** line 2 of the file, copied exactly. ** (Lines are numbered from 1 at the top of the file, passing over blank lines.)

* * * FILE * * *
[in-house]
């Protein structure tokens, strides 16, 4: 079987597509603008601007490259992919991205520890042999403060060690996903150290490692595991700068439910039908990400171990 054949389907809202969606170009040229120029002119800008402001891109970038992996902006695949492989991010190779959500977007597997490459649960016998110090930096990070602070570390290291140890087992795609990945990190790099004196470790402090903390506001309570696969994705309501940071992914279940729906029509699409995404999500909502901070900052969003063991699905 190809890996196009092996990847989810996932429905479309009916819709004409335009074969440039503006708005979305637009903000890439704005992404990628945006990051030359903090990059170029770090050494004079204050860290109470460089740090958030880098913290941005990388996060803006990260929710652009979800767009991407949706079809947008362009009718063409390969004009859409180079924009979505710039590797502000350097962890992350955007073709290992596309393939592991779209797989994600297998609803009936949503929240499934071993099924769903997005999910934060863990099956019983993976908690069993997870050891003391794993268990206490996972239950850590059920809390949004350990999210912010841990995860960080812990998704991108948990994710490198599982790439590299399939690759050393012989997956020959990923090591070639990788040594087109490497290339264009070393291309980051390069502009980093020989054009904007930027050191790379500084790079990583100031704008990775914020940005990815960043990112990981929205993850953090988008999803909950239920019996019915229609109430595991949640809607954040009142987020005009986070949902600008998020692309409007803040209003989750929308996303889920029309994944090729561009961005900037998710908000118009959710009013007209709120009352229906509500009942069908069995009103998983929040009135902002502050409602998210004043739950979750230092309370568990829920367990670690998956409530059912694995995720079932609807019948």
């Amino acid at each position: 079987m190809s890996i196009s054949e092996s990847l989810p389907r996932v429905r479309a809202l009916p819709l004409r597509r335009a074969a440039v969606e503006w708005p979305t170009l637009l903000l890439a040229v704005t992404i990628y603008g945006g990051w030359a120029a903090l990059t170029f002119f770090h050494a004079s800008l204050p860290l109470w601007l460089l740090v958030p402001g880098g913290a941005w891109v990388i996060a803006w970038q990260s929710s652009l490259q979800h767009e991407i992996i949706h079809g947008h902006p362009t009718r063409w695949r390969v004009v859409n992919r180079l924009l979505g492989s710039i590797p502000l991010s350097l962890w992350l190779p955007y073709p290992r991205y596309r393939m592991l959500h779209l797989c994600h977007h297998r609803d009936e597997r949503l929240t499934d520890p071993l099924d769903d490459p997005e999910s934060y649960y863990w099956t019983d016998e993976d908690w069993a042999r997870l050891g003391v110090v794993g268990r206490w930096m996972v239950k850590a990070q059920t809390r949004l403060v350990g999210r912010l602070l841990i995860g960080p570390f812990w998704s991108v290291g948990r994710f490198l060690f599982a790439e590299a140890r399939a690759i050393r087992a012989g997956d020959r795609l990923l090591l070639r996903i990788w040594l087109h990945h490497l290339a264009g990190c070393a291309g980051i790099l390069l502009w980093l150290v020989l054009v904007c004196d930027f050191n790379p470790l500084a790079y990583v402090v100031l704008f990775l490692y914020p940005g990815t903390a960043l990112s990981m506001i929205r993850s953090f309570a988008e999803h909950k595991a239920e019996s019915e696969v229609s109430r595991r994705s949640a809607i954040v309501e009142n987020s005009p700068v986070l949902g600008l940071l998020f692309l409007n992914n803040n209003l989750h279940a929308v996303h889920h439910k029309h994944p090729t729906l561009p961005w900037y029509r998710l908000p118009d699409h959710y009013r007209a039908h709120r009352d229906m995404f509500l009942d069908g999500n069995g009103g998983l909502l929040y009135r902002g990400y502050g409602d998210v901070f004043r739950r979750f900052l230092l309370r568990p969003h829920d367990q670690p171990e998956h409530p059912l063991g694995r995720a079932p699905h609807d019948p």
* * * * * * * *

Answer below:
């Protein structure tokens, strides 16, 4: 079987597509603008601007490259992919991205520890042999403060060690996903150290490692595991700068439910039908990400171990 054949389907809202969606170009040229120029002119800008402001891109970038992996902006695949492989991010190779959500977007597997490459649960016998110090930096990070602070570390290291140890087992795609990945990190790099004196470790402090903390506001309570696969994705309501940071992914279940729906029509699409995404999500909502901070900052969003063991699905 190809890996196009092996990847989810996932429905479309009916819709004409335009074969440039503006708005979305637009903000890439704005992404990628945006990051030359903090990059170029770090050494004079204050860290109470460089740090958030880098913290941005990388996060803006990260929710652009979800767009991407949706079809947008362009009718063409390969004009859409180079924009979505710039590797502000350097962890992350955007073709290992596309393939592991779209797989994600297998609803009936949503929240499934071993099924769903997005999910934060863990099956019983993976908690069993997870050891003391794993268990206490996972239950850590059920809390949004350990999210912010841990995860960080812990998704991108948990994710490198599982790439590299399939690759050393012989997956020959990923090591070639990788040594087109490497290339264009070393291309980051390069502009980093020989054009904007930027050191790379500084790079990583100031704008990775914020940005990815960043990112990981929205993850953090988008999803909950239920019996019915229609109430595991949640809607954040009142987020005009986070949902600008998020692309409007803040209003989750929308996303889920029309994944090729561009961005900037998710908000118009959710009013007209709120009352229906509500009942069908069995009103998983929040009135902002502050409602998210004043739950979750230092309370568990829920367990670690998956409530059912694995995720079932609807019948």